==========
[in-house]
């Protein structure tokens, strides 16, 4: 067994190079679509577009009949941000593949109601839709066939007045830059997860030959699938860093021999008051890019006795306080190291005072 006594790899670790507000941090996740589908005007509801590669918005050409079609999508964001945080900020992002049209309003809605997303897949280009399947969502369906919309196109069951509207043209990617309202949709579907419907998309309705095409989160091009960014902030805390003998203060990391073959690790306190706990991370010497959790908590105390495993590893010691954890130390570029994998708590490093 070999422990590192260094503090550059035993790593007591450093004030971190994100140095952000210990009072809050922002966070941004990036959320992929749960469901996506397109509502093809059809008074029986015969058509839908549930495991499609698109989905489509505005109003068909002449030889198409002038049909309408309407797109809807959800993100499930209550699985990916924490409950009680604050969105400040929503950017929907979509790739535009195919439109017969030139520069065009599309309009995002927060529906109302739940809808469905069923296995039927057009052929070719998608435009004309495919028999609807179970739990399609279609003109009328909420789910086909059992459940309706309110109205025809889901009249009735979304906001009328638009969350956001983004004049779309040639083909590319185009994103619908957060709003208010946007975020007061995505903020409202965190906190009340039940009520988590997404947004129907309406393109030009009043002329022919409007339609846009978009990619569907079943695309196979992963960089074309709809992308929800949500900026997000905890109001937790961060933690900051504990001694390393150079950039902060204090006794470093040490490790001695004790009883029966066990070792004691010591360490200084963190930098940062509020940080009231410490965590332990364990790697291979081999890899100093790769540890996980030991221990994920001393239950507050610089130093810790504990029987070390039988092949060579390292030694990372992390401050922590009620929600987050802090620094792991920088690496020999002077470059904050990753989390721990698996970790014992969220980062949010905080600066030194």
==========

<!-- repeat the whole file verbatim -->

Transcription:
[in-house]
């Protein structure tokens, strides 16, 4: 067994190079679509577009009949941000593949109601839709066939007045830059997860030959699938860093021999008051890019006795306080190291005072 006594790899670790507000941090996740589908005007509801590669918005050409079609999508964001945080900020992002049209309003809605997303897949280009399947969502369906919309196109069951509207043209990617309202949709579907419907998309309705095409989160091009960014902030805390003998203060990391073959690790306190706990991370010497959790908590105390495993590893010691954890130390570029994998708590490093 070999422990590192260094503090550059035993790593007591450093004030971190994100140095952000210990009072809050922002966070941004990036959320992929749960469901996506397109509502093809059809008074029986015969058509839908549930495991499609698109989905489509505005109003068909002449030889198409002038049909309408309407797109809807959800993100499930209550699985990916924490409950009680604050969105400040929503950017929907979509790739535009195919439109017969030139520069065009599309309009995002927060529906109302739940809808469905069923296995039927057009052929070719998608435009004309495919028999609807179970739990399609279609003109009328909420789910086909059992459940309706309110109205025809889901009249009735979304906001009328638009969350956001983004004049779309040639083909590319185009994103619908957060709003208010946007975020007061995505903020409202965190906190009340039940009520988590997404947004129907309406393109030009009043002329022919409007339609846009978009990619569907079943695309196979992963960089074309709809992308929800949500900026997000905890109001937790961060933690900051504990001694390393150079950039902060204090006794470093040490490790001695004790009883029966066990070792004691010591360490200084963190930098940062509020940080009231410490965590332990364990790697291979081999890899100093790769540890996980030991221990994920001393239950507050610089130093810790504990029987070390039988092949060579390292030694990372992390401050922590009620929600987050802090620094792991920088690496020999002077470059904050990753989390721990698996970790014992969220980062949010905080600066030194």